Dec. 17, 2006 — A lesson in player development

Earlier today, Sporting Club Internacional of Porto Alegre, Brazil defeated the Football Club of Barcelona, Spain 1-0 in a game played in Japan. The game was the final of the FIFA World Club Championship.

This tournament used to be known as the Toyota Cup, in which the South American Cup champions would play the UEFA Champions’ Cup winners in what came to be somewhat of an unofficial world title match amongst club soccer teams.

If you look at the champions of the Toyota Cup held between 1960 and 2005, all of the great world teams are represented such as Boca Juniors and Real Madrid.

But in the multi-continental format of the World Club Championship, first held in 2000 and permanently after 2005, there is only one nation represented on the top step of the medal stand: Brazil. Corinthians won in 2000, Sao Paolo FC won in 2005, and SC Internacional took the 2006 title.

What’s the lesson here? Understand that Internacional has a much smaller payroll than FC Barcelona; Barca is able to lure transfer players such as Ronaldinho, Deko, Lionel Messi, and Rafael Marquez from all around the globe.

But Internacional has a roster full of Brazilians from the city streets and rural pastures who have developed their skills without coaches and with a lot of improvisational ability.

It’s something that you don’t see in the American culture, despite the “Go Tell The World” soccer commercial of a few years ago. Most American kids who play soccer have overstructured practices and games rather than going out to a field and playing with a few neighbors. It’s why the United States has not turned out players with world-class ball skills outside of our women. And even then, today’s generation have much less technical skills than the likes of Hamm, Akers, Overbeck, Fawcett, Higgins, and Heinrichs.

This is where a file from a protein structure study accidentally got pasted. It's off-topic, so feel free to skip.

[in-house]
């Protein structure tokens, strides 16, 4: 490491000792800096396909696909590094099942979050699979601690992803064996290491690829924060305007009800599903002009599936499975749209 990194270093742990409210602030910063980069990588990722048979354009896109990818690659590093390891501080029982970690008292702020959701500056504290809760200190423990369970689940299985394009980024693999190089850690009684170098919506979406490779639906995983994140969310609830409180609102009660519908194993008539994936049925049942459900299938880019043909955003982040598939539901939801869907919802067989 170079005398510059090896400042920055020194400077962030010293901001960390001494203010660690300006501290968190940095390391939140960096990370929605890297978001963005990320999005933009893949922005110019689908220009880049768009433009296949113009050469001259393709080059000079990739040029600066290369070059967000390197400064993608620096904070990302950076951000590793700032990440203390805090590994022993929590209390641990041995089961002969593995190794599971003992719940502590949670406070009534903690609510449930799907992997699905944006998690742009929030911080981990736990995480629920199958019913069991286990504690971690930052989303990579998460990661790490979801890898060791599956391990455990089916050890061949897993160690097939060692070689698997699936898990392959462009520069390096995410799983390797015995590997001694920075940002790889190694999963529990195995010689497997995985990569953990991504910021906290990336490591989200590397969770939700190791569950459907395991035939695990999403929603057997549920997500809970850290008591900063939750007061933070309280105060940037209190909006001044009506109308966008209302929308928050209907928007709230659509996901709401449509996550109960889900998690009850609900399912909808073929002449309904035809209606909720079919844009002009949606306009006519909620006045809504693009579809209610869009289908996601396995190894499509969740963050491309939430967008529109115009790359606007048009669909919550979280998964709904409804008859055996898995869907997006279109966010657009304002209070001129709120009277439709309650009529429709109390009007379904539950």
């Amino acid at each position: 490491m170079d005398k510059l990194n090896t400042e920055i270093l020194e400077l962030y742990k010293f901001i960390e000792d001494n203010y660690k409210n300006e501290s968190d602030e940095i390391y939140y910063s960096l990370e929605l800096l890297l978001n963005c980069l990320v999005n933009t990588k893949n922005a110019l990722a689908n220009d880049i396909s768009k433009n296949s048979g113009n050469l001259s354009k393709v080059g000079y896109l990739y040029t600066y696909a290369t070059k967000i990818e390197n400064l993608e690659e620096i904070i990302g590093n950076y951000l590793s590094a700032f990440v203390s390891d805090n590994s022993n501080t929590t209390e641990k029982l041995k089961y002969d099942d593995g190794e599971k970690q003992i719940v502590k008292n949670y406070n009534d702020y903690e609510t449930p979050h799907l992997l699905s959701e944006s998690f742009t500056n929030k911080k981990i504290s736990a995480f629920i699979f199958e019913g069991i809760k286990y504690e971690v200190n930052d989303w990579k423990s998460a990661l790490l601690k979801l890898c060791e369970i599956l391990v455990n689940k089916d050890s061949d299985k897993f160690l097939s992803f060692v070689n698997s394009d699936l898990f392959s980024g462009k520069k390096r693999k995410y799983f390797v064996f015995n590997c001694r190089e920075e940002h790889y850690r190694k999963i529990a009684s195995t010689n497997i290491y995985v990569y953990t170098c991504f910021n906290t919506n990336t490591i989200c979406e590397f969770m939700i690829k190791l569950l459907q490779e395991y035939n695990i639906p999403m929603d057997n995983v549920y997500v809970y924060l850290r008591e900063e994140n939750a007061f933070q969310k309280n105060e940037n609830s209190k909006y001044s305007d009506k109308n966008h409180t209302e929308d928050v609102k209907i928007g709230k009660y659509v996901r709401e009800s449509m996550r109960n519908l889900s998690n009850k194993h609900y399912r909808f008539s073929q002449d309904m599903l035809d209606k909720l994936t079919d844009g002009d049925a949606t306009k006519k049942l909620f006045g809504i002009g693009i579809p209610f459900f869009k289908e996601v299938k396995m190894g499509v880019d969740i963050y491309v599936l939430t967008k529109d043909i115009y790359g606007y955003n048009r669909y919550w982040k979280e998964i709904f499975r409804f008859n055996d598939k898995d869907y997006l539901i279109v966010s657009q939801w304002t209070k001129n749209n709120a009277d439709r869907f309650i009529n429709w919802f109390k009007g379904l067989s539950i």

It’s the same thing in baseball, where a labyrinth of leagues from tee-ball to summer college wooden-bat leagues exist in the place of going out to a lot and playing a game of “one old cat” or “two old cat.” And, if you think about it, despite all of those leagues, professional scouts go to the Dominican Republic or other Caribbean islands to find shortstops or other infielders instead of our domestic system. And it’s no wonder: the United States didn’t make the 2004 Olympic baseball tournament and didn’t make it out of pool play of last year’s World Baseball Classic.

Overcoaching has even made its way to basketball, where all of these shoe-sponsored camps and year-round AAU commitments have developed superstar players. But if you look at recent NBA drafts, teams are taking foreign players who can shoot the basketball. That’s reflected in the United States’ lackluster international basketball performances in the 2006 men’s and women’s world championships.

I can but hope that overcoaching isn’t making its way into the game of field hockey. When you think about it, the reason that our women’s national team has been improving is not the web of playing opportunities over the summer. Look at our elite pool and you see several players who had two or more older sisters playing the game such as Katie O’Donnell, Katelyn Falgowski, and Rachel Dawson.

In other words, with older sisters in the household, there were some unstructured playing opportunities away from technicians, nutritionists, and kinesiologists.

It’s something that our sports’ national governing bodies would do well to bear in mind.